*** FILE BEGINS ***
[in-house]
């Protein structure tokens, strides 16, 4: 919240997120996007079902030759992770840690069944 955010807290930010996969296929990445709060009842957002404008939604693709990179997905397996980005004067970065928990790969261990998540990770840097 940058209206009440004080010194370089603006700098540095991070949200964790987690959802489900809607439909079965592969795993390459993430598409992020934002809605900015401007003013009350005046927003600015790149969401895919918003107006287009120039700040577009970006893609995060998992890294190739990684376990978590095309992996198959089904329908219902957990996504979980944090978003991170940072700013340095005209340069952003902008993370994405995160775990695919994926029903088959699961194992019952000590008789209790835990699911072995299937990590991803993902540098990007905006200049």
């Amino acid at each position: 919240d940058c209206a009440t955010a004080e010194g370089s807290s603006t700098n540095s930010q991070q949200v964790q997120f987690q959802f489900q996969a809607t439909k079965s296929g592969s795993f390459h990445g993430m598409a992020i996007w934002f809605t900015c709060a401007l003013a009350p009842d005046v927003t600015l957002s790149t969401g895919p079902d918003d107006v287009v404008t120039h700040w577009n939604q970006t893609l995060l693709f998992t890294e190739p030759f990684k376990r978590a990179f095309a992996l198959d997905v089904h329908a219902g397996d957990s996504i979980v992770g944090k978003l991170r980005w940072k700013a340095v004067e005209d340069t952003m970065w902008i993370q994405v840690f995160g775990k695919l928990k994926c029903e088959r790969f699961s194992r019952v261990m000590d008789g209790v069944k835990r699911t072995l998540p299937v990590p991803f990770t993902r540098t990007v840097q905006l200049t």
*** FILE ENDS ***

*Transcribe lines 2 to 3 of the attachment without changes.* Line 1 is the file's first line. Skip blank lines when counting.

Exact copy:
């Protein structure tokens, strides 16, 4: 919240997120996007079902030759992770840690069944 955010807290930010996969296929990445709060009842957002404008939604693709990179997905397996980005004067970065928990790969261990998540990770840097 940058209206009440004080010194370089603006700098540095991070949200964790987690959802489900809607439909079965592969795993390459993430598409992020934002809605900015401007003013009350005046927003600015790149969401895919918003107006287009120039700040577009970006893609995060998992890294190739990684376990978590095309992996198959089904329908219902957990996504979980944090978003991170940072700013340095005209340069952003902008993370994405995160775990695919994926029903088959699961194992019952000590008789209790835990699911072995299937990590991803993902540098990007905006200049």
């Amino acid at each position: 919240d940058c209206a009440t955010a004080e010194g370089s807290s603006t700098n540095s930010q991070q949200v964790q997120f987690q959802f489900q996969a809607t439909k079965s296929g592969s795993f390459h990445g993430m598409a992020i996007w934002f809605t900015c709060a401007l003013a009350p009842d005046v927003t600015l957002s790149t969401g895919p079902d918003d107006v287009v404008t120039h700040w577009n939604q970006t893609l995060l693709f998992t890294e190739p030759f990684k376990r978590a990179f095309a992996l198959d997905v089904h329908a219902g397996d957990s996504i979980v992770g944090k978003l991170r980005w940072k700013a340095v004067e005209d340069t952003m970065w902008i993370q994405v840690f995160g775990k695919l928990k994926c029903e088959r790969f699961s194992r019952v261990m000590d008789g209790v069944k835990r699911t072995l998540p299937v990590p991803f990770t993902r540098t990007v840097q905006l200049t």